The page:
The indicators and factors related to the Structural–technical part (ST) of water treatment plants are designed similarly to the water intake structures (TEAR module). The assessment of these indicators focuses on the condition of water tank and wall surfaces (concrete and masonry structures), condition of windows and doors, ventilation and thermal insulation, etc.

Technically speaking, it is recommended that proposed assessment indicators should be used to monitor individual pipelines (e.g. progress of corrosion), functionality of fittings and control elements, as well as the age of pumps and other equipment. Often it is difficult to determine the service life of these components. In general, the described methodology considers a service life limit of 10–15 years for these technologies.

In the Technological–operating part (TP) of the assessment, emphasis is primarily placed on the efficiency of drinking water production. The technical conditions are then evaluated both in terms of the water treatment plant as a whole and, specifically, with respect to fundamental process units. These indicators include the treatment plant performance, defined as the ratio between the actual average treatment plant output and the projected output. A favourable ratio is considered to be 90–100%. If the plant capacity is not fully utilised or if the plant is overloaded in hydraulic terms, the efficiency of technological processes is adversely impacted (design flow rate values, surface load and retention time are not followed). An indicator monitoring internal water consumption is used to trend the volumes of water used to operate the process units (flushing water, sludge extraction, rinsing, etc.). A satisfactory situation in terms of internal water consumption is in the range of 3–5% and a value above 10% is considered unsatisfactory (Letterman 1999; AWWA 2000; Rovel 2007; Koleva et al. 2016).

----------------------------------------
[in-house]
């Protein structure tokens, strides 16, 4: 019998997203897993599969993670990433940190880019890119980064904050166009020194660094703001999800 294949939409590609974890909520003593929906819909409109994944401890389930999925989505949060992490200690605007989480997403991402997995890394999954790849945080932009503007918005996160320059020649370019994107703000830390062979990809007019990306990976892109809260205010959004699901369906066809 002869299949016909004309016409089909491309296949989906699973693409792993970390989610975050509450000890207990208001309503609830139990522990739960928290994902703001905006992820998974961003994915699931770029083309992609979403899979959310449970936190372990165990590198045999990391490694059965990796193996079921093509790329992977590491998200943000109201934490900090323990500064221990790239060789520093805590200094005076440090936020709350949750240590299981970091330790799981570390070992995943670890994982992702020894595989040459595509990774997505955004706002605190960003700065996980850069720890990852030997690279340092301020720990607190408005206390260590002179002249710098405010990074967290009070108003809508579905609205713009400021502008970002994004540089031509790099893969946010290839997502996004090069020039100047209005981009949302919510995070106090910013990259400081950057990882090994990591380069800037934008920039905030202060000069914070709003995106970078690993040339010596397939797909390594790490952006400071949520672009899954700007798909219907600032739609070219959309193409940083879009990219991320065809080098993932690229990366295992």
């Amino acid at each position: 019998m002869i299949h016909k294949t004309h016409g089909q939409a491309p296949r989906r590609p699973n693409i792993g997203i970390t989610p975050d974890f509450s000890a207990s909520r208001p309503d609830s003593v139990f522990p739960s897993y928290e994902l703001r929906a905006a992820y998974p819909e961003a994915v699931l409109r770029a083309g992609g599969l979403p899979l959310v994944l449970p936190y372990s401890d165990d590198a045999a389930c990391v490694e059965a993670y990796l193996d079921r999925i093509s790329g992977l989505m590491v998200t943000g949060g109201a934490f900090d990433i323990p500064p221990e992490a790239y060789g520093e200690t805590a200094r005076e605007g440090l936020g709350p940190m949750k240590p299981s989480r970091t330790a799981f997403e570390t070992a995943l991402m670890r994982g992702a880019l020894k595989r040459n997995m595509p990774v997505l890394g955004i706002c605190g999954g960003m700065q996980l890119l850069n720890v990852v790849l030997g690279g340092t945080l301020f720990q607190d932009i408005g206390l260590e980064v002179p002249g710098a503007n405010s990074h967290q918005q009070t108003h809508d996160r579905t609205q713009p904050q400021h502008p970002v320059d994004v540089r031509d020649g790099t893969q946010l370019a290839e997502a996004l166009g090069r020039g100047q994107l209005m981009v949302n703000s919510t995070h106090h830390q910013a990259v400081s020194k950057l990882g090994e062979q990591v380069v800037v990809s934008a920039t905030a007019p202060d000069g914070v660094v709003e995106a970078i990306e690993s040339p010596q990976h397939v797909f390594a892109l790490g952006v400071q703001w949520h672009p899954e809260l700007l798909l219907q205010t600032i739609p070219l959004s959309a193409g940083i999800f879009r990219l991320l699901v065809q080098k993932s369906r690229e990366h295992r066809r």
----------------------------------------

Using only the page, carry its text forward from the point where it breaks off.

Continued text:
In addition to quantitative indicators, qualitative indicators have also been proposed to monitor compliance with the requirements for drinking water quality and the number of exceeded limit values, as well as the standard of the measurement and monitoring equipment at the plant and its degree of automation. With respect to efficiency, it is quite difficult to provide an assessment verdict, and some decisions must be left to each individual assessor. However, the proposed methodology generally recommends the efficiency of removing suspended solids during sedimentation at over 80% to be considered as very good. Similarly, with respect to filtration it is recommended as very good efficiency if the turbidity values in the effluent reach 1.0 NTU (Letterman 1991).